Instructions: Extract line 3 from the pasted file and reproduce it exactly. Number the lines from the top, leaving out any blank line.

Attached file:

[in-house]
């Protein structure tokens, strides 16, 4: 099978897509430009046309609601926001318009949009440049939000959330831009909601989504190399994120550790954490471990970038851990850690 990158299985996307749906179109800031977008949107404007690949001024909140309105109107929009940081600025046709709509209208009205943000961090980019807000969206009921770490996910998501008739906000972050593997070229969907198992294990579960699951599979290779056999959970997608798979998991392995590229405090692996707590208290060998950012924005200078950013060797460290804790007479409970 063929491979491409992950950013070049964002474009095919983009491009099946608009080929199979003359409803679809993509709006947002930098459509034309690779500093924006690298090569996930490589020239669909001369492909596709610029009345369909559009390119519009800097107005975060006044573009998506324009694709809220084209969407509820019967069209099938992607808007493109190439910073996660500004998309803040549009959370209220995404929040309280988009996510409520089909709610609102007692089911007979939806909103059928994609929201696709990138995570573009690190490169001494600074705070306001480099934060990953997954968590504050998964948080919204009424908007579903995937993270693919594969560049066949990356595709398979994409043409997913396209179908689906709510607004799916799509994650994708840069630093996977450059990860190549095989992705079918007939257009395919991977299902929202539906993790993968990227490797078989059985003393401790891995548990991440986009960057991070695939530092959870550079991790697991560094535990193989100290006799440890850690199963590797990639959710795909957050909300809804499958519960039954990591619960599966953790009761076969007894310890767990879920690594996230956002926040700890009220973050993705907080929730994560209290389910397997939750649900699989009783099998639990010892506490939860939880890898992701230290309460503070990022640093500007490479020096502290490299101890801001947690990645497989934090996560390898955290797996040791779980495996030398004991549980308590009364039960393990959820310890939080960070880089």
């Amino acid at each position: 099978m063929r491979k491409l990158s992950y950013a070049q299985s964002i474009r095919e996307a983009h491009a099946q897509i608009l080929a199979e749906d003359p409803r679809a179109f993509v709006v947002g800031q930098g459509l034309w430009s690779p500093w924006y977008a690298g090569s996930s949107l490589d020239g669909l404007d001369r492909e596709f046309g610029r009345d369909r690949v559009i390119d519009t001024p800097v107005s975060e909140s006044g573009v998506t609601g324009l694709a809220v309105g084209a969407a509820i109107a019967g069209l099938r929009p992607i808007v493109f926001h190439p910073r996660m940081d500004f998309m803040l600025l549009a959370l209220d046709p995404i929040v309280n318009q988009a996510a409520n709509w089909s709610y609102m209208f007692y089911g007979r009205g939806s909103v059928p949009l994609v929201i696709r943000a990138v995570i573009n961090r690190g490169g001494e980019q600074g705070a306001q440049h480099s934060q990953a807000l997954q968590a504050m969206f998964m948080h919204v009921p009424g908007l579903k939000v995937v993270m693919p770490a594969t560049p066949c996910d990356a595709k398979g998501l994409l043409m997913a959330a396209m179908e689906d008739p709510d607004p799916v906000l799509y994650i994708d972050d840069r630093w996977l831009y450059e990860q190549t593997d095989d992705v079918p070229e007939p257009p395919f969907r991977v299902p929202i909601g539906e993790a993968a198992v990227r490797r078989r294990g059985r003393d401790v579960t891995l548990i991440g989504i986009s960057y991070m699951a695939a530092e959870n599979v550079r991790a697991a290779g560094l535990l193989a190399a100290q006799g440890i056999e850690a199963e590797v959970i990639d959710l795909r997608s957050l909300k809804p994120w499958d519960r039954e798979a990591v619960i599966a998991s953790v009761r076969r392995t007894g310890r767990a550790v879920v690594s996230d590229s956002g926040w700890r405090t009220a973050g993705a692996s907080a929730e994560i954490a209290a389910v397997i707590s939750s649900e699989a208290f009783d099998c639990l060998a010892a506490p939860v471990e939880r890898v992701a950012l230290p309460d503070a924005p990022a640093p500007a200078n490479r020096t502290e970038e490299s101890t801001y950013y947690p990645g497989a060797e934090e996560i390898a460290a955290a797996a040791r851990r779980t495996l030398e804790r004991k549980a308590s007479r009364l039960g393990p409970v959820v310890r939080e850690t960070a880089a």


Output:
């Amino acid at each position: 099978m063929r491979k491409l990158s992950y950013a070049q299985s964002i474009r095919e996307a983009h491009a099946q897509i608009l080929a199979e749906d003359p409803r679809a179109f993509v709006v947002g800031q930098g459509l034309w430009s690779p500093w924006y977008a690298g090569s996930s949107l490589d020239g669909l404007d001369r492909e596709f046309g610029r009345d369909r690949v559009i390119d519009t001024p800097v107005s975060e909140s006044g573009v998506t609601g324009l694709a809220v309105g084209a969407a509820i109107a019967g069209l099938r929009p992607i808007v493109f926001h190439p910073r996660m940081d500004f998309m803040l600025l549009a959370l209220d046709p995404i929040v309280n318009q988009a996510a409520n709509w089909s709610y609102m209208f007692y089911g007979r009205g939806s909103v059928p949009l994609v929201i696709r943000a990138v995570i573009n961090r690190g490169g001494e980019q600074g705070a306001q440049h480099s934060q990953a807000l997954q968590a504050m969206f998964m948080h919204v009921p009424g908007l579903k939000v995937v993270m693919p770490a594969t560049p066949c996910d990356a595709k398979g998501l994409l043409m997913a959330a396209m179908e689906d008739p709510d607004p799916v906000l799509y994650i994708d972050d840069r630093w996977l831009y450059e990860q190549t593997d095989d992705v079918p070229e007939p257009p395919f969907r991977v299902p929202i909601g539906e993790a993968a198992v990227r490797r078989r294990g059985r003393d401790v579960t891995l548990i991440g989504i986009s960057y991070m699951a695939a530092e959870n599979v550079r991790a697991a290779g560094l535990l193989a190399a100290q006799g440890i056999e850690a199963e590797v959970i990639d959710l795909r997608s957050l909300k809804p994120w499958d519960r039954e798979a990591v619960i599966a998991s953790v009761r076969r392995t007894g310890r767990a550790v879920v690594s996230d590229s956002g926040w700890r405090t009220a973050g993705a692996s907080a929730e994560i954490a209290a389910v397997i707590s939750s649900e699989a208290f009783d099998c639990l060998a010892a506490p939860v471990e939880r890898v992701a950012l230290p309460d503070a924005p990022a640093p500007a200078n490479r020096t502290e970038e490299s101890t801001y950013y947690p990645g497989a060797e934090e996560i390898a460290a955290a797996a040791r851990r779980t495996l030398e804790r004991k549980a308590s007479r009364l039960g393990p409970v959820v310890r939080e850690t960070a880089a």